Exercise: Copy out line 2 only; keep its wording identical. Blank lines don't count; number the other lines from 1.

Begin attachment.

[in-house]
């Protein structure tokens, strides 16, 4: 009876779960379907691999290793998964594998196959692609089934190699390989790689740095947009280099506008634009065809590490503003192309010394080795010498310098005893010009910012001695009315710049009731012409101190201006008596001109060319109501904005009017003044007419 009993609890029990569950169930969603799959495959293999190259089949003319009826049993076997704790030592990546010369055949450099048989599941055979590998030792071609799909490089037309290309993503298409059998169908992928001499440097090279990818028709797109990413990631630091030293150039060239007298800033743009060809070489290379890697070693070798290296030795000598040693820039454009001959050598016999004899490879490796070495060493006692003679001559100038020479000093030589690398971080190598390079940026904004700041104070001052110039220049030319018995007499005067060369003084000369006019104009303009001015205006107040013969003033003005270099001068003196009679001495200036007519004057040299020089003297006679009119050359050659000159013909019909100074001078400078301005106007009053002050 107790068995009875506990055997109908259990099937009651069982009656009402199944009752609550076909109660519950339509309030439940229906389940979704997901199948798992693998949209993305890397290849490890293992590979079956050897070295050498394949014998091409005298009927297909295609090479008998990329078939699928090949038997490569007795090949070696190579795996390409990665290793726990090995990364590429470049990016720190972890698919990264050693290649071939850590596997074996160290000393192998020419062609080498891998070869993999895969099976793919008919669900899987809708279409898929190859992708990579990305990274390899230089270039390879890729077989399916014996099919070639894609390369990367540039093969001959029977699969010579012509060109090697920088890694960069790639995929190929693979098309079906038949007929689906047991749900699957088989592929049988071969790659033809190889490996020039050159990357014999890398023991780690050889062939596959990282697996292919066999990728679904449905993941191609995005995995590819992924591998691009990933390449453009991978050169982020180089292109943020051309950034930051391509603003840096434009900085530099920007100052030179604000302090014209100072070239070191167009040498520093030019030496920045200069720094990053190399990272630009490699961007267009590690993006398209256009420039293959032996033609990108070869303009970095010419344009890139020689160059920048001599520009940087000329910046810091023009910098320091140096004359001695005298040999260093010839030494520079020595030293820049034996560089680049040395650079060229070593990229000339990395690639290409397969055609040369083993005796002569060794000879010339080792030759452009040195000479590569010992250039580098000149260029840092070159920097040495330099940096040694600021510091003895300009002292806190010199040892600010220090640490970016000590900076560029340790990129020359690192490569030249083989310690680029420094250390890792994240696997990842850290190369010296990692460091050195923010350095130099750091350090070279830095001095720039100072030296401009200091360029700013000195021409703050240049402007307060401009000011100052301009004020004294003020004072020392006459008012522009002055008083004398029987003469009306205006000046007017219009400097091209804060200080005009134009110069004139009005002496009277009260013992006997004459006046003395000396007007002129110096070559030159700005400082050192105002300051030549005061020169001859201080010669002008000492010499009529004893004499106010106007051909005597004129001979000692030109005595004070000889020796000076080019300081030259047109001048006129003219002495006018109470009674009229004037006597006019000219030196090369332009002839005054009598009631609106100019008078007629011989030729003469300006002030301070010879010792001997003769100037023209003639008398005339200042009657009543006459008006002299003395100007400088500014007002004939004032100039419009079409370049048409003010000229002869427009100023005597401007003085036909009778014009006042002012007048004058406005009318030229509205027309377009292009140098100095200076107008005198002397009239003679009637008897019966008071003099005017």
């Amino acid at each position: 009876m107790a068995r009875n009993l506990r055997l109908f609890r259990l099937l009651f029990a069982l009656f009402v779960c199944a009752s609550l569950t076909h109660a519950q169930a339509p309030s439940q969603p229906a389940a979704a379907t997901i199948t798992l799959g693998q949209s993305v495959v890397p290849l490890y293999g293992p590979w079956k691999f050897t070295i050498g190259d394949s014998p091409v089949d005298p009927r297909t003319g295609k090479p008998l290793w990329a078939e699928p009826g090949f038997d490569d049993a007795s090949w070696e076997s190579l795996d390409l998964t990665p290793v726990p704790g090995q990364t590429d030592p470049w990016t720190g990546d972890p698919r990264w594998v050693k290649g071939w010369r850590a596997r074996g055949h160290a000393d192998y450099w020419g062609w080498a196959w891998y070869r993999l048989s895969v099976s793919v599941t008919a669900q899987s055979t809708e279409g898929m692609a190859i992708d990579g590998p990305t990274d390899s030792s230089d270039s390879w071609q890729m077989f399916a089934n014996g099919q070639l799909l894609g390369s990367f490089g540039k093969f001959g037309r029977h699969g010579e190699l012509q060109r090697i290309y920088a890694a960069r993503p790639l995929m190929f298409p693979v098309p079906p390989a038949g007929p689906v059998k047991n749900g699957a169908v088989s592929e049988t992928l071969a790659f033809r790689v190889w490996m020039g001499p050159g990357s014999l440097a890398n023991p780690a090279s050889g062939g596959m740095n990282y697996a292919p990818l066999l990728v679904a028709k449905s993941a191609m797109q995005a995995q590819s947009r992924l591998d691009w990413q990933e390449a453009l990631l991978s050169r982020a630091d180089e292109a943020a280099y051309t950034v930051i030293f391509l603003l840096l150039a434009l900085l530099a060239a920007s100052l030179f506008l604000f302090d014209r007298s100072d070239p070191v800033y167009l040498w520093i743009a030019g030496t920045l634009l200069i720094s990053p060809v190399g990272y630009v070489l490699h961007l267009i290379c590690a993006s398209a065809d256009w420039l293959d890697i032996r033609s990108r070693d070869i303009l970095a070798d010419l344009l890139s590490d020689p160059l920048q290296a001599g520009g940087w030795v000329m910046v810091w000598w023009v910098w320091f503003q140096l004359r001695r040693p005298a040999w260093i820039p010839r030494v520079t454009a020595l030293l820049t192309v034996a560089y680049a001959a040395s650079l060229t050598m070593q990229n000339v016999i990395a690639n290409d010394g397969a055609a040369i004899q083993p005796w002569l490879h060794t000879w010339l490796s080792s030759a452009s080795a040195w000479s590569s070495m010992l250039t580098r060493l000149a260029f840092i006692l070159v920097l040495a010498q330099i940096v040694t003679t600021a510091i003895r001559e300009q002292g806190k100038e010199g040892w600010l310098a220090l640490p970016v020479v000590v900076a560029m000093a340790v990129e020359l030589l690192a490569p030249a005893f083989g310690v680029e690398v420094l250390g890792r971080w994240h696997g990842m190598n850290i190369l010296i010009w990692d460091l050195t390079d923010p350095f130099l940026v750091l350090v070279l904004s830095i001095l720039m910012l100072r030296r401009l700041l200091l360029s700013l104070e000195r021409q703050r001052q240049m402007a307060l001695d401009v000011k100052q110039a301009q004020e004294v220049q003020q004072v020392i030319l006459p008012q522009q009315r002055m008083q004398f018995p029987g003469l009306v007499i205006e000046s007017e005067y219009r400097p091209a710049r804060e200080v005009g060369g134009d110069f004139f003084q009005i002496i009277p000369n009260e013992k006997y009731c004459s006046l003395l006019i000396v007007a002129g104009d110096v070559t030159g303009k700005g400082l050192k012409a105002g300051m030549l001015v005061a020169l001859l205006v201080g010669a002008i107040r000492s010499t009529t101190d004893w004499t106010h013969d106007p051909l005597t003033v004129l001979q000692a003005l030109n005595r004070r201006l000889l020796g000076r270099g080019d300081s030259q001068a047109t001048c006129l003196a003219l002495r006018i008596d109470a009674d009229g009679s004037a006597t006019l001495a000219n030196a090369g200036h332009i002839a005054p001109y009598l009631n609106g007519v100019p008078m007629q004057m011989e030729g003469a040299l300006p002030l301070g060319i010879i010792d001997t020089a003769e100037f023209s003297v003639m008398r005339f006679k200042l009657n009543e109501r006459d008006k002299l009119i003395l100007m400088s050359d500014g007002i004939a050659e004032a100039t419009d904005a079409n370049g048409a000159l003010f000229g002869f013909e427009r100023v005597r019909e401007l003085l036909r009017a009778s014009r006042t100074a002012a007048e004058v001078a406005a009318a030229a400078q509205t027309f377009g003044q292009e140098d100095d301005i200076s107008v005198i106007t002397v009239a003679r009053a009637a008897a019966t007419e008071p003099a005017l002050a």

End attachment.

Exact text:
């Protein structure tokens, strides 16, 4: 009876779960379907691999290793998964594998196959692609089934190699390989790689740095947009280099506008634009065809590490503003192309010394080795010498310098005893010009910012001695009315710049009731012409101190201006008596001109060319109501904005009017003044007419 009993609890029990569950169930969603799959495959293999190259089949003319009826049993076997704790030592990546010369055949450099048989599941055979590998030792071609799909490089037309290309993503298409059998169908992928001499440097090279990818028709797109990413990631630091030293150039060239007298800033743009060809070489290379890697070693070798290296030795000598040693820039454009001959050598016999004899490879490796070495060493006692003679001559100038020479000093030589690398971080190598390079940026904004700041104070001052110039220049030319018995007499005067060369003084000369006019104009303009001015205006107040013969003033003005270099001068003196009679001495200036007519004057040299020089003297006679009119050359050659000159013909019909100074001078400078301005106007009053002050 107790068995009875506990055997109908259990099937009651069982009656009402199944009752609550076909109660519950339509309030439940229906389940979704997901199948798992693998949209993305890397290849490890293992590979079956050897070295050498394949014998091409005298009927297909295609090479008998990329078939699928090949038997490569007795090949070696190579795996390409990665290793726990090995990364590429470049990016720190972890698919990264050693290649071939850590596997074996160290000393192998020419062609080498891998070869993999895969099976793919008919669900899987809708279409898929190859992708990579990305990274390899230089270039390879890729077989399916014996099919070639894609390369990367540039093969001959029977699969010579012509060109090697920088890694960069790639995929190929693979098309079906038949007929689906047991749900699957088989592929049988071969790659033809190889490996020039050159990357014999890398023991780690050889062939596959990282697996292919066999990728679904449905993941191609995005995995590819992924591998691009990933390449453009991978050169982020180089292109943020051309950034930051391509603003840096434009900085530099920007100052030179604000302090014209100072070239070191167009040498520093030019030496920045200069720094990053190399990272630009490699961007267009590690993006398209256009420039293959032996033609990108070869303009970095010419344009890139020689160059920048001599520009940087000329910046810091023009910098320091140096004359001695005298040999260093010839030494520079020595030293820049034996560089680049040395650079060229070593990229000339990395690639290409397969055609040369083993005796002569060794000879010339080792030759452009040195000479590569010992250039580098000149260029840092070159920097040495330099940096040694600021510091003895300009002292806190010199040892600010220090640490970016000590900076560029340790990129020359690192490569030249083989310690680029420094250390890792994240696997990842850290190369010296990692460091050195923010350095130099750091350090070279830095001095720039100072030296401009200091360029700013000195021409703050240049402007307060401009000011100052301009004020004294003020004072020392006459008012522009002055008083004398029987003469009306205006000046007017219009400097091209804060200080005009134009110069004139009005002496009277009260013992006997004459006046003395000396007007002129110096070559030159700005400082050192105002300051030549005061020169001859201080010669002008000492010499009529004893004499106010106007051909005597004129001979000692030109005595004070000889020796000076080019300081030259047109001048006129003219002495006018109470009674009229004037006597006019000219030196090369332009002839005054009598009631609106100019008078007629011989030729003469300006002030301070010879010792001997003769100037023209003639008398005339200042009657009543006459008006002299003395100007400088500014007002004939004032100039419009079409370049048409003010000229002869427009100023005597401007003085036909009778014009006042002012007048004058406005009318030229509205027309377009292009140098100095200076107008005198002397009239003679009637008897019966008071003099005017």